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I'm doing some cURL checks on response codes of files before redirecting requests to different hosts (to make sure the files exist before I redirect).

When we're all happy, I send them off-server to remote host and we're all happy.

The only problem seems to be it's not caching on the user's machine. Is there something I can do to let the user browser know this is the same file? I thought it would inherently know as it's just a header location redirect (i.e. header('location:http://www.locationtogo.com/asda?242');

Thanks for any help!

------- UPDATE ----------

Seems to be quite a few questions on this; so let me explain step by step...

  1. User requests file from handler.php
  2. handler.php does cURL check to see if response code is
  3. if response code is 200 I was redirecting to the file
  4. however each time reloaded the handler.php for the same file... it would reload the entire file

I've now realised - stupid mistake - but will list here just incase anyone experiences the same - I was of course, looking for response 200, not 200 or 304.

This is now caching.

share|improve this question
    
Not sure I understand what the problem is. What is not caching where and what is happening instead? – Pekka 웃 Jul 12 '11 at 16:51
    
Please re-read your question. for me especially the last part is unclear. Who caches what and what not? What should be cached? What should not be cached? What is the same (it sounds as if it is not the same)? – hakre Jul 12 '11 at 16:52
    
I have now sorted this - it was my own mistake. I hope that's also cleared the step-by-step up. – waxical Jul 12 '11 at 17:21

You need to add a Cache-Control or Expires header along with the redirect to indicate that it can be cached.

Example (this will allow the browser to cache the response for an hour)

header('Cache-Control: max-age=3600')
share|improve this answer
1  
PHP/Apache Still will not cache the file unless you return the 304 yourself. – Mech Software Jul 12 '11 at 16:57
    
PHP/Apache does not need to (and can't) cache the file. The browser is redirected to the location and will download the file itself. Apache/PHP will never read the file (unless of course the file being redirected to is one the same server). – Michael Mior Jul 12 '11 at 17:04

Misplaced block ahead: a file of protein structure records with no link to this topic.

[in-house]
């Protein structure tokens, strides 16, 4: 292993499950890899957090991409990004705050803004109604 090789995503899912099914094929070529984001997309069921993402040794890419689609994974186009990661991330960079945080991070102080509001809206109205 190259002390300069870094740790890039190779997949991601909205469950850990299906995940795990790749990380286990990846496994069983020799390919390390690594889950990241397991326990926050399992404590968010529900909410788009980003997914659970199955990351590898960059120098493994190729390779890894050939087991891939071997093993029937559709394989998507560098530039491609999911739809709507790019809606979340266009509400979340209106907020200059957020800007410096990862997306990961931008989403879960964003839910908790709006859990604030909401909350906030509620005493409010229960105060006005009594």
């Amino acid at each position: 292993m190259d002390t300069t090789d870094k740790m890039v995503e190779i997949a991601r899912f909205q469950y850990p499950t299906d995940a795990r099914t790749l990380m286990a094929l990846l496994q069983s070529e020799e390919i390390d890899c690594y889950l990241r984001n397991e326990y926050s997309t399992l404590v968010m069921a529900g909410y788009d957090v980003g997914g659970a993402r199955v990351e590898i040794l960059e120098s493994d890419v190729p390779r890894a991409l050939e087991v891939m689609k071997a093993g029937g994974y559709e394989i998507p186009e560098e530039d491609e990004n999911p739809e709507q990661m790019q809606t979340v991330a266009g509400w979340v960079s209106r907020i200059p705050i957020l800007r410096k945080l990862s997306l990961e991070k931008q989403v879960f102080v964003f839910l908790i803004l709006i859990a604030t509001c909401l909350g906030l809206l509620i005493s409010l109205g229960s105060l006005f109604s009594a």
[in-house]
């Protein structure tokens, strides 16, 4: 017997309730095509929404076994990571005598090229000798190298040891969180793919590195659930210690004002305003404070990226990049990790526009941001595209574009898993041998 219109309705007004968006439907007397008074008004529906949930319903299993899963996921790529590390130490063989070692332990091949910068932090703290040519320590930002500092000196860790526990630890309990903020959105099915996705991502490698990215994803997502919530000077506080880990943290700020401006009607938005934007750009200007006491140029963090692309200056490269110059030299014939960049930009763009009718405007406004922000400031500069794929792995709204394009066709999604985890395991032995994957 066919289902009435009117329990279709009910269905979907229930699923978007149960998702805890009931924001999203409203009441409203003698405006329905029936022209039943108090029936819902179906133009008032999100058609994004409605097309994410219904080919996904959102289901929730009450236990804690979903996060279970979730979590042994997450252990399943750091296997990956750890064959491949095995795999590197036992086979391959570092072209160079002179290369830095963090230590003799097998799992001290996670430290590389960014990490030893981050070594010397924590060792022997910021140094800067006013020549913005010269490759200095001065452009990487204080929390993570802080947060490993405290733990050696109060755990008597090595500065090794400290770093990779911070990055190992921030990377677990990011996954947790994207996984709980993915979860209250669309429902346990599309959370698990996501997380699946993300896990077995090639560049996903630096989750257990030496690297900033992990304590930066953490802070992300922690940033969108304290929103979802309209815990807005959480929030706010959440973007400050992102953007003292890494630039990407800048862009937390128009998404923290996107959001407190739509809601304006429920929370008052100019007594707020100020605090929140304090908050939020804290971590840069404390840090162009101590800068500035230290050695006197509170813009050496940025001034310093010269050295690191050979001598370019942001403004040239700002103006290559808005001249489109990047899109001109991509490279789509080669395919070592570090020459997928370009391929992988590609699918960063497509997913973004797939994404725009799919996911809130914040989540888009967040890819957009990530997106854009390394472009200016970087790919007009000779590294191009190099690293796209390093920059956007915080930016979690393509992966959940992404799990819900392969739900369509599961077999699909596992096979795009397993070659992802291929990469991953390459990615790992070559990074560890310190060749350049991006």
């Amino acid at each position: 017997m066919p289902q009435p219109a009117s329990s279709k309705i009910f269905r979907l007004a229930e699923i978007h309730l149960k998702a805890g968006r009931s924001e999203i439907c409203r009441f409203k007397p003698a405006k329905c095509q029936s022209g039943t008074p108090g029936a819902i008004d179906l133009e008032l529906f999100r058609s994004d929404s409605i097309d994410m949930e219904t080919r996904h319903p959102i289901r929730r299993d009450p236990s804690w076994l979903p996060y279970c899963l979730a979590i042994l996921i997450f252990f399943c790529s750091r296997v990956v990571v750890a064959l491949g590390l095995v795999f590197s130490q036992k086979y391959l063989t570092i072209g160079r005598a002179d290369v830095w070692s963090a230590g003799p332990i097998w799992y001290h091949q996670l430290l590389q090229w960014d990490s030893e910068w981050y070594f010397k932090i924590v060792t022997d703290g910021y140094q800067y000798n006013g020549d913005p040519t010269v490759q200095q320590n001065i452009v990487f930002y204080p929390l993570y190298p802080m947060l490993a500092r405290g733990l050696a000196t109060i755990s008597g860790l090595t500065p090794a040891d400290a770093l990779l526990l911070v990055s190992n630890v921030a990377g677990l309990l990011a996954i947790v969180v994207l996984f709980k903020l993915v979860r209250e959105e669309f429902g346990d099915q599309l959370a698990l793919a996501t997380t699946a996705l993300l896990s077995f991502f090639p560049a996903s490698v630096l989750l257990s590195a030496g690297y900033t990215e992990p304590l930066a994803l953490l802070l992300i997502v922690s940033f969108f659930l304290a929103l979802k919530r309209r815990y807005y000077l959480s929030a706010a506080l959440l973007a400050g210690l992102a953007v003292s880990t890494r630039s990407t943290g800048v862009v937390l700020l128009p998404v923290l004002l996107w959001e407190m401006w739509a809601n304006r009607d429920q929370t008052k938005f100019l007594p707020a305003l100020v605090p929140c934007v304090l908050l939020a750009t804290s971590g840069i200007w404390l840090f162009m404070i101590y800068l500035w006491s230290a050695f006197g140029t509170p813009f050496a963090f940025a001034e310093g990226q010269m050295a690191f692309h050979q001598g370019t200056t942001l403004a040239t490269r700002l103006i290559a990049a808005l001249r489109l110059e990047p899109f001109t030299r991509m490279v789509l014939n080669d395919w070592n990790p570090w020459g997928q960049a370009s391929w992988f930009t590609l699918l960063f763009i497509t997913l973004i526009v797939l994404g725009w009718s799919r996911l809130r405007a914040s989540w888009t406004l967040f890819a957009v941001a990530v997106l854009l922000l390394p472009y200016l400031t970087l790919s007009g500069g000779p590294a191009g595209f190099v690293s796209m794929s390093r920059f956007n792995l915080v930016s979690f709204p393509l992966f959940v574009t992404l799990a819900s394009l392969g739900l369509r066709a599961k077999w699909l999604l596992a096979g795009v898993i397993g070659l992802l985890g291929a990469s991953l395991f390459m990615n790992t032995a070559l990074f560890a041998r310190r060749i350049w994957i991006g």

PHP and apache will not cache a PHP file by default. I recently ran into this myself. You can however return a 304 if you want and that will fix the problem. I did it with etags.

Simply send the browser the first time an etag hash the first time it visits it.

header('Etag: '.$eTagHash);

Then, check to see if the etag is there, if so tell the browser it's a 304 not modified.

if(isset($_SERVER['HTTP_IF_NONE_MATCH'])) {
    if(trim($_SERVER['HTTP_IF_NONE_MATCH']) == trim($eTagHash)){
       header("HTTP/1.1 304 Not Modified");
       exit;
    }}

You can set the $eTagHash to anything you want. You should have etags enabled on the apache server as well (most do).

If you ever need to redirect somewhere else, just change the etag hash and when it doesnt match you can send the browser the header etag again with the new value.

share|improve this answer
    
This applies to caching the output of scripts. Not redirects. A 302 status code is required for the redirect. – Michael Mior Jul 12 '11 at 16:57
    
That presumes he wants to send a 302 code. He explains that the file is not cached. To me this sounds like he is using an HTML file to redirect not the headers. If he's using the headers cache would never be an issue because the server redirect is in the response header not in the HTML body so the question would be completely invalid anyhow. Clearly he's asking about "cache" of the browser. – Mech Software Jul 12 '11 at 17:00
    
He is using a header redirect as stated in the question " I thought it would inherently know as it's just a header location redirect (i.e. header('location:locationtogo.com/asda?242');"; – Michael Mior Jul 12 '11 at 17:02

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